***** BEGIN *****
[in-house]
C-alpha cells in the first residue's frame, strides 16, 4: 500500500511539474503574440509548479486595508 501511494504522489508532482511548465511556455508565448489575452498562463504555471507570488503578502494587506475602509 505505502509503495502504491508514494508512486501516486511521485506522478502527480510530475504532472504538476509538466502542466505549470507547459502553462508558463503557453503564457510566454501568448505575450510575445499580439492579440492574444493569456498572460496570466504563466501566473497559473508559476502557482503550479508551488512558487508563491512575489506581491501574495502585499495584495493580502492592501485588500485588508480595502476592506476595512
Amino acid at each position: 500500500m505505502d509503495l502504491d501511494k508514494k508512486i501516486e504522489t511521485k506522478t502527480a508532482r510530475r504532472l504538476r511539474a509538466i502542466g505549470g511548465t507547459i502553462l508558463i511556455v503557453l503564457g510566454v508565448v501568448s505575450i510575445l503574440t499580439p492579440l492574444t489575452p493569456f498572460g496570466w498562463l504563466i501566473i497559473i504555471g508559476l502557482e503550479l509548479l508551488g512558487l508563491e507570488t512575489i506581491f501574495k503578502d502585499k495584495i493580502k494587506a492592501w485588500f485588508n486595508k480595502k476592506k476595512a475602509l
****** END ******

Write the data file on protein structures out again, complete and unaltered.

[in-house]
C-alpha cells in the first residue's frame, strides 16, 4: 500500500511539474503574440509548479486595508 501511494504522489508532482511548465511556455508565448489575452498562463504555471507570488503578502494587506475602509 505505502509503495502504491508514494508512486501516486511521485506522478502527480510530475504532472504538476509538466502542466505549470507547459502553462508558463503557453503564457510566454501568448505575450510575445499580439492579440492574444493569456498572460496570466504563466501566473497559473508559476502557482503550479508551488512558487508563491512575489506581491501574495502585499495584495493580502492592501485588500485588508480595502476592506476595512
Amino acid at each position: 500500500m505505502d509503495l502504491d501511494k508514494k508512486i501516486e504522489t511521485k506522478t502527480a508532482r510530475r504532472l504538476r511539474a509538466i502542466g505549470g511548465t507547459i502553462l508558463i511556455v503557453l503564457g510566454v508565448v501568448s505575450i510575445l503574440t499580439p492579440l492574444t489575452p493569456f498572460g496570466w498562463l504563466i501566473i497559473i504555471g508559476l502557482e503550479l509548479l508551488g512558487l508563491e507570488t512575489i506581491f501574495k503578502d502585499k495584495i493580502k494587506a492592501w485588500f485588508n486595508k480595502k476592506k476595512a475602509l